A PubMed search for HIV-related publications from 2011 yields a whopping 15 091 total, or over 40 studies a day. No one can read or remember all this; unsettlingly, no one knows the full HIV literature. The explosion of high throughput data makes the deluge even worse. Genome-wide small interfering RNA (siRNA) screens and proteomic scans regularly yield results for all 20 000 human genes. The Solexa/Illumina HiSeq (San Diego, California, USA) instrument can produce more than 100 billion bases of sequence information in a single instrument run, and runs are accumulating addressing questions in HIV research. Data from genome-wide association studies, HIV resistance testing and epidemiological tracking all add to the flood. Given this gigantic volume of data, the development of digestible summaries becomes as important as generating the data itself. Here we briefly list some of the main sources of data and efforts to develop new tools to work with them, particularly focusing on a new tool for analysing genome-wide screens for human genes affecting HIV replication. Links to web sites mentioned in the article are collected in Table 1.
Several groups have started to develop data repositories and computational tools for HIV research, providing important starting points. The National Center for Biotechnology Information (NCBI) hosts the largest effort, centralizing data on the scientific literature, DNA sequences, gene structure and many other topics . NCBI serves an important archiving function, but retrieving high-throughput data is often challenging, and few analytical tools are available. The Los Alamos HIV Databases houses HIV sequences and data on mapped epitopes, together with useful alignments and some tools for working with the data . The Stanford University HIV Drug Resistance Database provides a key resource for information on HIV mutations conferring resistance to antiviral agents . GPS-Prot provides an innovative way for starting with an HIV protein, calling up well vetted binding proteins and exploring multiple types of annotation from there . Vince Racaniello's web show on virology is another favourite.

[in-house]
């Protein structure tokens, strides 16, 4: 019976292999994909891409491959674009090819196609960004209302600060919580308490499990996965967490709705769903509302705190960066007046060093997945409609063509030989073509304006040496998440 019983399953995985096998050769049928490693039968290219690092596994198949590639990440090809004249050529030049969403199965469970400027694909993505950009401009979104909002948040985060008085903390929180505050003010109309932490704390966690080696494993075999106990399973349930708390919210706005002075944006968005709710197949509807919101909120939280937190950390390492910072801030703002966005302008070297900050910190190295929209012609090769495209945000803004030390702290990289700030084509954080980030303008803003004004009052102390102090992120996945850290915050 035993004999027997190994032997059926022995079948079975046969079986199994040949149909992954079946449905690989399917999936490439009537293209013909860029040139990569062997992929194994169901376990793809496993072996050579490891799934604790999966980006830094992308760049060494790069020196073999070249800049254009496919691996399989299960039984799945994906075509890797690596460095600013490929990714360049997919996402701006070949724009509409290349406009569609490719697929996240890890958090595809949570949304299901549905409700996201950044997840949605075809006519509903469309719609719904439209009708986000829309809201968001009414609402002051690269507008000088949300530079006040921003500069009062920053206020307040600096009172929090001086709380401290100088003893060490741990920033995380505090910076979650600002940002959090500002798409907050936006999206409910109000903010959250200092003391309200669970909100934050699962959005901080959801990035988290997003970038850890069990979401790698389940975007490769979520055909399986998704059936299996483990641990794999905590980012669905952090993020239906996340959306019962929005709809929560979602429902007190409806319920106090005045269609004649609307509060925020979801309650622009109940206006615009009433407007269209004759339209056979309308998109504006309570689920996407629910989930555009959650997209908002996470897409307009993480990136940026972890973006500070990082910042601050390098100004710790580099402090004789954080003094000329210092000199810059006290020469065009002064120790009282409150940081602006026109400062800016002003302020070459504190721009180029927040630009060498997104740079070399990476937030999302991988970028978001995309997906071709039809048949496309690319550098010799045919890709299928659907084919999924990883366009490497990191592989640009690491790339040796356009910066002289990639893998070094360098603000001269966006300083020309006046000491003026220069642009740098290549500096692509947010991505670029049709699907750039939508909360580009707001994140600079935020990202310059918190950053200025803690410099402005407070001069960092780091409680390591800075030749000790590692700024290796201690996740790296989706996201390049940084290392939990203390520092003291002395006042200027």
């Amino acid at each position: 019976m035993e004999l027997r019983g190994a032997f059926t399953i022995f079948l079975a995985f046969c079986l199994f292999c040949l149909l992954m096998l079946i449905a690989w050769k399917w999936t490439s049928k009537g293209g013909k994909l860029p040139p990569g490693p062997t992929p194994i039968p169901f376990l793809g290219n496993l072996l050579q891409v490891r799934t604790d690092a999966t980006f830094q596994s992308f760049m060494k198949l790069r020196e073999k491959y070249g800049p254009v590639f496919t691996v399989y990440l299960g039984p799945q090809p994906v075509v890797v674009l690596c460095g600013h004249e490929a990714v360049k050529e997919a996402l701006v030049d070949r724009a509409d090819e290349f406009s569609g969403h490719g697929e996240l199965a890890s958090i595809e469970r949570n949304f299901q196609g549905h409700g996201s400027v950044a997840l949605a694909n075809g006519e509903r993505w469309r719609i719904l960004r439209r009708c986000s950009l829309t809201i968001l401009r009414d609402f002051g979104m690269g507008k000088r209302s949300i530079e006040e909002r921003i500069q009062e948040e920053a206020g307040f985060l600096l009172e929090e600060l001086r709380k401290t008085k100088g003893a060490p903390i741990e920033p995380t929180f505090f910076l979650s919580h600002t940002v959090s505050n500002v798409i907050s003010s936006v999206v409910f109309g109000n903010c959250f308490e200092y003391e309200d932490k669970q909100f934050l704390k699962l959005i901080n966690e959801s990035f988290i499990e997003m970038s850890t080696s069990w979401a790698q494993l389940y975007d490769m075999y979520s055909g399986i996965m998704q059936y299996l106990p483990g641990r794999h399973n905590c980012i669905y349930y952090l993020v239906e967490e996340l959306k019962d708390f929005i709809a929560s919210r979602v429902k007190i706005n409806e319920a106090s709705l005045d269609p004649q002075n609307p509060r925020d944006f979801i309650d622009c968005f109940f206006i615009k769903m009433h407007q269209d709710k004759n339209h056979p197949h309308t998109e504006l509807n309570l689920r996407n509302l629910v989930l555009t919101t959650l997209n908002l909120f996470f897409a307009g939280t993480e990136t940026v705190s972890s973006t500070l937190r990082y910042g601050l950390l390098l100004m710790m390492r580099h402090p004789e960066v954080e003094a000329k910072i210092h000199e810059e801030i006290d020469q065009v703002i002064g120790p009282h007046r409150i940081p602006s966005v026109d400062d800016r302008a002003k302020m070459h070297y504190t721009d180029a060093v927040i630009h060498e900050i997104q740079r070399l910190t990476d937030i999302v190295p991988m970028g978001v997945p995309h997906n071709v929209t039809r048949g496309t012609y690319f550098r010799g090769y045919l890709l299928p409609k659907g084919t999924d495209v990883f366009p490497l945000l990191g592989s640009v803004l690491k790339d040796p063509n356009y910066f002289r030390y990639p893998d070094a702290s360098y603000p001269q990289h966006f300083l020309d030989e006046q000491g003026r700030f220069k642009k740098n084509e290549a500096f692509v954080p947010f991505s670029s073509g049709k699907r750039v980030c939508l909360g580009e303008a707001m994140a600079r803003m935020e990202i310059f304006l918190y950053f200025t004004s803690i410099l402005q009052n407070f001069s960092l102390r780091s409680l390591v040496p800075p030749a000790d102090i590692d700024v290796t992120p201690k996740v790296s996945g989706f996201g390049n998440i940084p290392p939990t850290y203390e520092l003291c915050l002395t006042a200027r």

Here we introduce a new web site – HIVsystemsbiology.org – that collects Big Data on HIV and starts to provide tools to distil them (Fig. 1). One tool is the Gene Overlapper, which collects data from genome-wide screens of human gene products affecting HIV and enables analysis of overlap among sets. This is paired with a second resource, the HIV Replication Cycle site, which is accessible through HIVsystemsbiology.org and provides context for the genome-wide data. Unfortunately, large data sets often come with very limited background, greatly reducing their usefulness. Without detailed information on a sample's origins, it is difficult to follow up with much confidence. Data need to be paired with summaries that are web based, rich in context and as inviting to users as possible, obvious from experience but surprisingly hard to implement.
The HIV Replication Cycle site presents a review of HIV replication in cells, but linked to extensive web-based resources. Accounts of the HIV proteins are enhanced with movies of HIV protein structures to allow visualization in three dimensions. Numerous web links lead from the site to other resources. One link allows readers to navigate out on to the human genome and surf around, viewing positions of HIV integration sites. All images, movies and other materials are available for free download for use by AIDS researchers and educators. Importantly in this context, simple explanations of different parts of the HIV replication cycle are linked to large data sets available for study in the Gene Overlapper site.